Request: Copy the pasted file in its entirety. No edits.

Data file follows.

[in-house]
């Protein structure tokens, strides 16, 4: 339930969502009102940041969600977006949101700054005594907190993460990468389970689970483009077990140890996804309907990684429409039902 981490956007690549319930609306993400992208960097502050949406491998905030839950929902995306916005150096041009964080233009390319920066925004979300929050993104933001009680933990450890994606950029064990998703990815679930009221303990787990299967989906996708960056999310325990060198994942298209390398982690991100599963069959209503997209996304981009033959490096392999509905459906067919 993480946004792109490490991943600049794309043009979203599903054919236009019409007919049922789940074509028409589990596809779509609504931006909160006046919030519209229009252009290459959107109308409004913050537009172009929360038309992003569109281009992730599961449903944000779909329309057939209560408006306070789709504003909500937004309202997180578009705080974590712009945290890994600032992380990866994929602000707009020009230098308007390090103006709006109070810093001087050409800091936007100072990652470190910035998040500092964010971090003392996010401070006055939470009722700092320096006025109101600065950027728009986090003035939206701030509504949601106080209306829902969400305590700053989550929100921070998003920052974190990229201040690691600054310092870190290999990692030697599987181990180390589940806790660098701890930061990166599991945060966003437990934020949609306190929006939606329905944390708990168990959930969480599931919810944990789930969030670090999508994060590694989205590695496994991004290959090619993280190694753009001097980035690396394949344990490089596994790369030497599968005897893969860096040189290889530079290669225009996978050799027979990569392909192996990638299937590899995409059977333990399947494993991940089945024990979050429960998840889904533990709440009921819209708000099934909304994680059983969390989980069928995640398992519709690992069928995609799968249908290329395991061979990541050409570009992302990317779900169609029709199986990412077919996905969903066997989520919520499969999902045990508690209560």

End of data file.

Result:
[in-house]
């Protein structure tokens, strides 16, 4: 339930969502009102940041969600977006949101700054005594907190993460990468389970689970483009077990140890996804309907990684429409039902 981490956007690549319930609306993400992208960097502050949406491998905030839950929902995306916005150096041009964080233009390319920066925004979300929050993104933001009680933990450890994606950029064990998703990815679930009221303990787990299967989906996708960056999310325990060198994942298209390398982690991100599963069959209503997209996304981009033959490096392999509905459906067919 993480946004792109490490991943600049794309043009979203599903054919236009019409007919049922789940074509028409589990596809779509609504931006909160006046919030519209229009252009290459959107109308409004913050537009172009929360038309992003569109281009992730599961449903944000779909329309057939209560408006306070789709504003909500937004309202997180578009705080974590712009945290890994600032992380990866994929602000707009020009230098308007390090103006709006109070810093001087050409800091936007100072990652470190910035998040500092964010971090003392996010401070006055939470009722700092320096006025109101600065950027728009986090003035939206701030509504949601106080209306829902969400305590700053989550929100921070998003920052974190990229201040690691600054310092870190290999990692030697599987181990180390589940806790660098701890930061990166599991945060966003437990934020949609306190929006939606329905944390708990168990959930969480599931919810944990789930969030670090999508994060590694989205590695496994991004290959090619993280190694753009001097980035690396394949344990490089596994790369030497599968005897893969860096040189290889530079290669225009996978050799027979990569392909192996990638299937590899995409059977333990399947494993991940089945024990979050429960998840889904533990709440009921819209708000099934909304994680059983969390989980069928995640398992519709690992069928995609799968249908290329395991061979990541050409570009992302990317779900169609029709199986990412077919996905969903066997989520919520499969999902045990508690209560």